May #123 : Ratings for a Serial Virus - by Jessie Torrisi

POZ - Health, Life and HIV
Subscribe to:
POZ magazine
E-newsletters
Join POZ: Facebook MySpace Twitter Pinterest
Tumblr Google+ Flickr MySpace
POZ Personals
Sign In / Join
Username:
Password:

Back to home » Archives » POZ Magazine issues




Table of Contents
 
One Tough Pirate



Seeing the Future

Mentors-May 2006

Medicine Men




Custom Care

Early Birds

Simply Irresistible

The Topic of Cancer

Sow Your Oats

Trainer’s Bench-May 2006

Hustle and Flow

Animal Attraction

Purrrfect Health

Women on Top

PEP Rally

POZ Personals Catch of the Month-May 2006

First Aid for Your Medicaid

Shall We Dance?




A Will & Grace-full Exit?

Ratings for a Serial Virus

Squeaky Clean?

Prescription For Change

Bono’s Red Alert

One Hot ASO

Banned Aid

It’s Not You; It’s Me

Near Dead Again




Editor's Letter-May 2006

Mailbox-May 2006



Most Popular Lessons

The HIV Life Cycle

Shingles

Herpes Simplex Virus

Syphilis & Neurosyphilis

Treatments for Opportunistic Infections (OIs)

What is AIDS & HIV?

Hepatitis & HIV



email print

May 2006


Ratings for a Serial Virus

by Jessie Torrisi

African soap operas tune in to AIDS prevention

When last we left the love-lorn Sipho, he was torn with guilt: How could he possibly stay with Chantal now that he knows she has HIV? Then again, could he abandon his one true love? As he makes up his mind, 30 million people will suffer right along with him. Soul City, a nighttime soap (think Passions meets Angels in America) premiered in 1994 and has become South Africa’s most popular program, boasting more viewers than any U.S. series besides American Idol. It melds entertainment and HIV education with plotlines that push the lifesaving power of condoms and HAART. The program airs in nine African nations. “With soap opera viewers, there is no [literacy] barrier,” says Akinyele Dairo, a United Nations HIV prevention adviser. “Viewers can gather around a TV or radio in the remotest village, and the message will get across.”

The United States Agency for International Development (USAID) has invested $127 million in promoting international “edutainment” efforts, including Soul City. USAID partners African TV and radio producers with American creative think tanks to develop shows that highlight AIDS issues. “We’re trying to capture the choices and decisions a person has to make,” says Michael Castlen, executive director of nonprofit firm Populations Communications International, which produces soap operas that promote social change. USAID, in conjunction with other organizations, has sponsored hundreds of HIV-themed shows across Africa. The results are encouraging: Viewers of Tsha Tsha, a South African drama for teens, were 12% more likely to get tested, delay sex or stick to monogamy, according to a survey of regular viewers. “Tsha Tsha increases awareness and discussion in the community,” says Dairo. “The week after a show about the importance of testing, people flooded the health centers.”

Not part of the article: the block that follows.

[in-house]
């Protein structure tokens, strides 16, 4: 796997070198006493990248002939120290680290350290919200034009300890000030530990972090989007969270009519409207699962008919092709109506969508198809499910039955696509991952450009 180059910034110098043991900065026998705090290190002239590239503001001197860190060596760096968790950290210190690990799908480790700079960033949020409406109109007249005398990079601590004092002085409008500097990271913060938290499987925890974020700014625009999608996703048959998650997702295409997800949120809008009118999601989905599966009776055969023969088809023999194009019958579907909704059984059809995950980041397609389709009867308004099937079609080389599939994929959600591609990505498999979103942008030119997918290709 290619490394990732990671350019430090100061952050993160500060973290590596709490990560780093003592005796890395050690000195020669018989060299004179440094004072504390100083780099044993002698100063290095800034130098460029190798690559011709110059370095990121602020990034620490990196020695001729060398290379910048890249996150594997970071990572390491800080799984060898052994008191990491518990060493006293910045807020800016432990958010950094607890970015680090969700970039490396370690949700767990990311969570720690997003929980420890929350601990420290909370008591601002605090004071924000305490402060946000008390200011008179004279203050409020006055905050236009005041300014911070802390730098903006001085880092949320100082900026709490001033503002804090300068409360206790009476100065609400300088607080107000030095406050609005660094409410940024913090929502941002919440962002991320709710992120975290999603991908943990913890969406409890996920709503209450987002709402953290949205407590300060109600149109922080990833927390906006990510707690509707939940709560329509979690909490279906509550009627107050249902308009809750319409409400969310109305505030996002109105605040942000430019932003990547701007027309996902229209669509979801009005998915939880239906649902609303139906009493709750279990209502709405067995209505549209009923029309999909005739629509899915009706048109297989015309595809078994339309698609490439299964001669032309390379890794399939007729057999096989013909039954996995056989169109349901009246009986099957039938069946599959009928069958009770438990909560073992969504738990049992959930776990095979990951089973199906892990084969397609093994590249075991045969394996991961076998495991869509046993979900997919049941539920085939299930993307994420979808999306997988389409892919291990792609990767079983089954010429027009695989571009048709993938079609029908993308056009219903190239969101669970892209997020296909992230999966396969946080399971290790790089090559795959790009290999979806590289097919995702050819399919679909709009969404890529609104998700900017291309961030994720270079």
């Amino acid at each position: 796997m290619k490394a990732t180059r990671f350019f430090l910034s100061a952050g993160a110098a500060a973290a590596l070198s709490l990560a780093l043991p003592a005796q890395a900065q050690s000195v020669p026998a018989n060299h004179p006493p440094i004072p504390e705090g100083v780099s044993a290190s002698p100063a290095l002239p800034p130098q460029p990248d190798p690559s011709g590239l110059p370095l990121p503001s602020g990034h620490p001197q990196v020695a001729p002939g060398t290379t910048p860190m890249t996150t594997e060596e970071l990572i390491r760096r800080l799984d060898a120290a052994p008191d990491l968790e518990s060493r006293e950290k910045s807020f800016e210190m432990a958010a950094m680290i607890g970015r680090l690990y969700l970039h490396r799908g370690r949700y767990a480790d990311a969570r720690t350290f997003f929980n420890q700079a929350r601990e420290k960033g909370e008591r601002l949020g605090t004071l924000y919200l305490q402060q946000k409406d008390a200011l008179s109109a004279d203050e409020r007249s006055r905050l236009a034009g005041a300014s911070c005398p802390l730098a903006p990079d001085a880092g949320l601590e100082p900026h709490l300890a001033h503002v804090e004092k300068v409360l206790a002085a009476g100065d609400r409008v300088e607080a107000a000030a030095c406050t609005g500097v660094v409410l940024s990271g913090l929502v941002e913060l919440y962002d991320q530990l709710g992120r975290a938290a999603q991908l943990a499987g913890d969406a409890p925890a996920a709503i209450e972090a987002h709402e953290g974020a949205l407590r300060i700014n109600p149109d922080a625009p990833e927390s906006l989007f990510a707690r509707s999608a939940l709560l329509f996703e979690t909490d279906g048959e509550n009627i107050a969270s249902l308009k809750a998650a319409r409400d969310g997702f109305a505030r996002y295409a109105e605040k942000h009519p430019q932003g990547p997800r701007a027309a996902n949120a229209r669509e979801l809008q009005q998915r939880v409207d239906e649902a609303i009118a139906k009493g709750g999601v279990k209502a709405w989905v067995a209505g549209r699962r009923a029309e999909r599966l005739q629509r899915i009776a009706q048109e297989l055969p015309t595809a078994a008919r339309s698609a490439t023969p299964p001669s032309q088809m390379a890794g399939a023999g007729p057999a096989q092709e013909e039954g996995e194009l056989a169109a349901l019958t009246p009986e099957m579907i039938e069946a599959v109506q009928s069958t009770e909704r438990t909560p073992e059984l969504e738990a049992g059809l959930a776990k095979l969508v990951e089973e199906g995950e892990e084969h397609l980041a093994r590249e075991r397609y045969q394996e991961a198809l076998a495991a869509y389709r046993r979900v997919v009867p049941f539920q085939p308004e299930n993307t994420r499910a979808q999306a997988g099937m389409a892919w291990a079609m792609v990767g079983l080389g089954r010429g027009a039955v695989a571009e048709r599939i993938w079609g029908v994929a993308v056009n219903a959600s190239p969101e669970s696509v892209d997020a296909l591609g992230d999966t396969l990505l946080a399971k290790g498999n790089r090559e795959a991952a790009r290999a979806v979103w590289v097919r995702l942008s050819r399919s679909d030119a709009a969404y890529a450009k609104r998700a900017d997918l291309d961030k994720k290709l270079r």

Meanwhile, nongovernmental organization (NGO) FilmAid International imports AIDS films from around the world to African refugee camps, where health workers often find it difficult to establish an HIV dialogue. With the drama Fur Indhahada/Open Your Eyes last year, the organization hoped to break the silence around HIV in Muslim communities. The film tells the story of a Somali girl whose husband mysteriously dies of AIDS. She is forced to marry his brother, who then also falls ill with HIV. “You have to get creative,” says Emily MacDonald, communications director at FilmAid. “There’s a lot to be said for reaching 30,000 people in one night for the cost of a projector and a screen.”

Even in the U.S., where HIV plots remain minor (see the previous page), thousands dialed the Centers for Disease Control hot line to inquire about HIV after a man told his fiancée he had the virus in a 2001 episode of The Bold and the Beautiful. “People respond to storytelling, and the modern incarnation of storytelling is the serial drama,” says Castlen. This season on Soul City, there was certainly no shortage of theatrics. A man dies, and his neighbors shun his struggling family (though they eventually pitch in to help). A positive woman can’t convince her boyfriend to get tested. What about Chantal and Sipho? They decide to stick together and start grappling with whether or not to have children. Such are the days of our lives.                      


[Go to top]

Join POZ Facebook Twitter Google+ MySpace YouTube Tumblr Flickr
Quick Links
Current Issue

HIV 101
HIV Testing
Safer Sex
Find a Date
Newly Diagnosed
Disclosing Your Status
Starting Treatment
Search for the Cure
POZ Stories
POZ TV
Read the Blogs
Visit the Forums
Women
African American
Latino
Providers
Job Listings
Events Calendar


    Drew949
    South Orange County
    California


    romanticseattle
    Tacoma
    Washington


    max38man
    Chicago
    Illinois


    pozsmith1
    East Bay
    California
Click here to join POZ Personals!
Ask POZ Pharmacist

Talk to Us
Poll
Do you enjoy books with HIV-positive characters?
Yes
No

Survey
Mind Matters

more surveys
Contact Us
We welcome your comments!
[ about Smart + Strong | about POZ | POZ advisory board | partner links | advertising policy | advertise/contact us | site map]
© 2014 Smart + Strong. All Rights Reserved. Terms of use and Your privacy.
Smart + Strong® is a registered trademark of CDM Publishing, LLC.